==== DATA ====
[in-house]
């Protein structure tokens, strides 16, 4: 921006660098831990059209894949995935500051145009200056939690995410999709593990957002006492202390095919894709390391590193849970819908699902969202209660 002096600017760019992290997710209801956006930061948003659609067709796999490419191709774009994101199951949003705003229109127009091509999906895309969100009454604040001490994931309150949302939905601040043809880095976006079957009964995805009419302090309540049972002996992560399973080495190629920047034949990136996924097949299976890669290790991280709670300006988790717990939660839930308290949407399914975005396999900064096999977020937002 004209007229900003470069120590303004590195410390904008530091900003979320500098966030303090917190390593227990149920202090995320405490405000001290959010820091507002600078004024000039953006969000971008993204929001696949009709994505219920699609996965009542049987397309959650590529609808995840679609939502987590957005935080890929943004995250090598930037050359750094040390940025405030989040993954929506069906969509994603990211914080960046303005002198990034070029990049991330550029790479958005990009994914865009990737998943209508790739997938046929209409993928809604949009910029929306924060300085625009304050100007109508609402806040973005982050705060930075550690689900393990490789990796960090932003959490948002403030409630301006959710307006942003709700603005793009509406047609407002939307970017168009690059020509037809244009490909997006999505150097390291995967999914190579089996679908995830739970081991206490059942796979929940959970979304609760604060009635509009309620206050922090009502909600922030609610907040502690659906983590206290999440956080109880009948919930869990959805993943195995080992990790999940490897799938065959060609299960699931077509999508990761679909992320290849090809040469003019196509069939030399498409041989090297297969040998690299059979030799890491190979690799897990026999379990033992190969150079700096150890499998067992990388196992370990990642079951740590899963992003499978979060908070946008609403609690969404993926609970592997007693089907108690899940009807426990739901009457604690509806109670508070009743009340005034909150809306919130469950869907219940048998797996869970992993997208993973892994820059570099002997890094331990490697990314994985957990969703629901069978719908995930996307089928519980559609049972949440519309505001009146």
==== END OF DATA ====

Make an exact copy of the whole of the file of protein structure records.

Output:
[in-house]
């Protein structure tokens, strides 16, 4: 921006660098831990059209894949995935500051145009200056939690995410999709593990957002006492202390095919894709390391590193849970819908699902969202209660 002096600017760019992290997710209801956006930061948003659609067709796999490419191709774009994101199951949003705003229109127009091509999906895309969100009454604040001490994931309150949302939905601040043809880095976006079957009964995805009419302090309540049972002996992560399973080495190629920047034949990136996924097949299976890669290790991280709670300006988790717990939660839930308290949407399914975005396999900064096999977020937002 004209007229900003470069120590303004590195410390904008530091900003979320500098966030303090917190390593227990149920202090995320405490405000001290959010820091507002600078004024000039953006969000971008993204929001696949009709994505219920699609996965009542049987397309959650590529609808995840679609939502987590957005935080890929943004995250090598930037050359750094040390940025405030989040993954929506069906969509994603990211914080960046303005002198990034070029990049991330550029790479958005990009994914865009990737998943209508790739997938046929209409993928809604949009910029929306924060300085625009304050100007109508609402806040973005982050705060930075550690689900393990490789990796960090932003959490948002403030409630301006959710307006942003709700603005793009509406047609407002939307970017168009690059020509037809244009490909997006999505150097390291995967999914190579089996679908995830739970081991206490059942796979929940959970979304609760604060009635509009309620206050922090009502909600922030609610907040502690659906983590206290999440956080109880009948919930869990959805993943195995080992990790999940490897799938065959060609299960699931077509999508990761679909992320290849090809040469003019196509069939030399498409041989090297297969040998690299059979030799890491190979690799897990026999379990033992190969150079700096150890499998067992990388196992370990990642079951740590899963992003499978979060908070946008609403609690969404993926609970592997007693089907108690899940009807426990739901009457604690509806109670508070009743009340005034909150809306919130469950869907219940048998797996869970992993997208993973892994820059570099002997890094331990490697990314994985957990969703629901069978719908995930996307089928519980559609049972949440519309505001009146």